Financial aid terminology

Accrued interest

If you choose not to make interest payments while at university, during your grace period or during an authorized period of deferment the interest will accumulate, and add to your principal amount at repayment.

Cohort default rate

The percentage of Direct borrowers who default before the end of the fiscal year in which they began repayment on their loans. The US Department of Education calculates this rate annually to determine the default experience of students who attended a particular university during a particular period of time. High default rates can result in the loss of a university's ability to participate in the FFELP.

Cost of Attendance (COA)

The total amount it will cost you to attend school in one academic year. It is determined using rules established by law. The COA includes fees, accommodation, estimated living expenses, allowances for books and supplies, purchase of a personal computer, and if applicable dependent care.


Failure to repay a loan according to the terms agreed to when you signed a promissory note. For the FFEL program, default occurs if you fail to make a payment for 270 days if you repay monthly (or 330 days if your payments are due less frequently). The consequences of default are severe and may affect your credit rating for as long as seven years.


A period during which repaying loan principal is suspended as a result of you meeting one or more of a number of situations or categories established by law. You do not pay interest on subsidised loans during deferment; interest continues to accumulate during deferment of an unsubsidised loan.


If you fail to make a monthly payment within 30 days of the due date, your loan status will be delinquent.


The lender's payment of loan funds to the University. Payment is made by cheque. Disbursement is usually made in two instalments during the year.

Expected Family Contribution (EFC)

Your Expected Family Contribution (EFC) is the amount calculated from the financial information you provided in your FAFSA application. It is the amount that a student and family (if required) are expected to contribute toward the Cost of Attendance (COA).

Federal Family Education Loan Program (FFELP)

Program made up of Federal Direct Loans (subsidised and unsubsidised), Federal PLUS loans (for parents) and Federal Consolidated Loans. All of these are long-term loans insured by state or non-profit guarantee agencies that are reimbursed by the US government for all or any part of insurance claims paid by lenders.

Federal PLUS (Parent Loan for Undergraduate Students)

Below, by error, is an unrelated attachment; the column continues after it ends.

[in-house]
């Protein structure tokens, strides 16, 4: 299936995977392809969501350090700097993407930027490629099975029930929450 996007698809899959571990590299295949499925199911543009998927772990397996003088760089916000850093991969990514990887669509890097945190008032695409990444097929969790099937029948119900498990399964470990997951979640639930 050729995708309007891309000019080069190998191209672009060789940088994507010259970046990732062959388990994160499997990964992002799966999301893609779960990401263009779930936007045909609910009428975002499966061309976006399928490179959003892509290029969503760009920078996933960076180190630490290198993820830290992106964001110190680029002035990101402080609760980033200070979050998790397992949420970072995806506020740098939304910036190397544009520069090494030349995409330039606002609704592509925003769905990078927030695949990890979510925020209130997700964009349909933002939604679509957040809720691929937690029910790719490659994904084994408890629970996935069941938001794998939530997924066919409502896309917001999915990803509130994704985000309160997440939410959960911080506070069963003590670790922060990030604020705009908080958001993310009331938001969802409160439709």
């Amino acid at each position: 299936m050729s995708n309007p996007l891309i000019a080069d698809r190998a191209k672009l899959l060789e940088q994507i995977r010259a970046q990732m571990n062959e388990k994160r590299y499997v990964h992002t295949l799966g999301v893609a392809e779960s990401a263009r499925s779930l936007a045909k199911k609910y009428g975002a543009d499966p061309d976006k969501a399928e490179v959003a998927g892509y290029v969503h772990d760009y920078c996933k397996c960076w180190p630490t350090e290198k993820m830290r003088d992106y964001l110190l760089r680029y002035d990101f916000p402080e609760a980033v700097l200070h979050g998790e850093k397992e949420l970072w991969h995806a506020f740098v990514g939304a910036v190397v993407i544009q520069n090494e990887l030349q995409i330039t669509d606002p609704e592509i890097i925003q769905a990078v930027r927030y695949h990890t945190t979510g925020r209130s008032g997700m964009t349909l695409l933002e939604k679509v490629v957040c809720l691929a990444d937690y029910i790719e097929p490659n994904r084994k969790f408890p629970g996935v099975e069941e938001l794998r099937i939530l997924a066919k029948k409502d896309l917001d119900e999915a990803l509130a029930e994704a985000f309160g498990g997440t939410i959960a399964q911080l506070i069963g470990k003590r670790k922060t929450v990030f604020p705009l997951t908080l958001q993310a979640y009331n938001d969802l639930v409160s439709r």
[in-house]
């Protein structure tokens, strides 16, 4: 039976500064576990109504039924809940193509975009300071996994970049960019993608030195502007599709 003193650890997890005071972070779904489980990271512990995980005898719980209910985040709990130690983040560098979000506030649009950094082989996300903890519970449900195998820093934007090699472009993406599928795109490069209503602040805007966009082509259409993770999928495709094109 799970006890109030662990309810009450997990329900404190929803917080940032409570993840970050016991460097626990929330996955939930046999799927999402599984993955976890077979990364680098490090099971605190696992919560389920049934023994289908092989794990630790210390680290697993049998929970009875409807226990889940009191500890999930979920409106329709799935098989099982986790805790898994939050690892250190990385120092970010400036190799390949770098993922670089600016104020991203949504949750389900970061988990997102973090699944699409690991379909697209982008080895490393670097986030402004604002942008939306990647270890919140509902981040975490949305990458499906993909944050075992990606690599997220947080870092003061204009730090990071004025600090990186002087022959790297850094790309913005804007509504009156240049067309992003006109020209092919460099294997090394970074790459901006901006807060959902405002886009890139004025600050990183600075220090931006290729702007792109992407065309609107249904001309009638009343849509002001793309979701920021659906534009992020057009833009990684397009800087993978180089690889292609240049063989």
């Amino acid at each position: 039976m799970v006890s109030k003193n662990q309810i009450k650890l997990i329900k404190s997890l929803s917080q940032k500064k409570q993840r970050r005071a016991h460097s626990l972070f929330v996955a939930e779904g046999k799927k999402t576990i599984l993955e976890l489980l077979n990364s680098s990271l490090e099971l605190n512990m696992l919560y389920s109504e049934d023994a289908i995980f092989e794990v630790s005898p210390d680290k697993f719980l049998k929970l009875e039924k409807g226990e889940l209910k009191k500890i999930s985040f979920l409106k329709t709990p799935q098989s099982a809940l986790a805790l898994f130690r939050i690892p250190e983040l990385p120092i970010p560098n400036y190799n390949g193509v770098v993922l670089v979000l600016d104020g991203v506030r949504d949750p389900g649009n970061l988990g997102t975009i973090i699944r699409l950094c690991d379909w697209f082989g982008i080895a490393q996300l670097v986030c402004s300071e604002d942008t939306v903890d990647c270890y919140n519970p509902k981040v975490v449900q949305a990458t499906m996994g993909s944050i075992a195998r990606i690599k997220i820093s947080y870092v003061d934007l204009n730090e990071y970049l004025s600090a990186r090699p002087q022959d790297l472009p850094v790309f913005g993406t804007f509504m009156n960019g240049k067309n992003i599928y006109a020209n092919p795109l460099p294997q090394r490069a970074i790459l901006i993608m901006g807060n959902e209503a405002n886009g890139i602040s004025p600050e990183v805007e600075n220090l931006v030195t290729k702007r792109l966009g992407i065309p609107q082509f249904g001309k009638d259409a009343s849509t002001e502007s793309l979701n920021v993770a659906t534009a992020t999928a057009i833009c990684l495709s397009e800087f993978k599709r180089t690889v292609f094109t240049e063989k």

Parents may borrow this FFELP loan on behalf of their undergraduate, dependent children. Loans are made by lenders such as banks, credit unions, or savings and loan associations. Parents must not have an adverse credit history.

Federal Direct loan (subsidised)

A FFELP loan that provides federally subsidised, low interest loans to students in undergraduate, postgraduate or professional programs. Subsidised loans are awarded on the basis of financial need.

Federal Direct loan (unsubsidised)

A FFELP loan that provides low interest loans to students in undergraduate, postgraduate or professional programs. Unsubsidised loans are not awarded on the basis of financial need.

Financial need

The difference between the student's Cost of Attendance (COA) and the Expected Family Contribution (EFC) plus the student's estimated financial assistance.


The process by which a repayment schedule can be restructured under certain conditions. The amount of the monthly payment may be temporarily reduced or suspended, or months may be added to the repayment term. You must contact your lender directly to receive forbearance.

Free Application for Federal Student Aid (FAFSA)

The form used by universities for the awarding of federal student aid. Information in the FAFSA is analysed according to US deferral guidelines together with Monash University guidelines to determine your family's financial situation.


The person or agency which verifies your eligibility for a particular federal loan program and provides the insurance for those loans.

Grace period

A feature of Federal Direct loans that gives you six months after you leave university or drop below half-time status before you must start making monthly payments on your loan.


The fee that is charged by the lender in exchange for lending the money. The interest rate, usually expressed as a percentage of the loan amount, may stay the same for the term of the loan (fixed rate) or it may change periodically (variable rate).

Master Promissory Note (MPN)

A legally binding document between the borrower and the lender that obligates him or her to repay the loan according to its terms.


The amount borrowed. This is the amount to which interest is charged.

Satisfactory academic progress

The achievement of required Grade Point Average (GPA) within the defined timeframes, to ensure continued access to financial aid.


A company contracted by a lender to handle the administrative aspects of the loan such as collection of payments and correspondence with borrowers.

Student Aid Report (SAR)

The report sent directly to a student that summarises information submitted on the student's FAFSA. It also provides financial-need calculations, including the student's EFC based on submitted figures.

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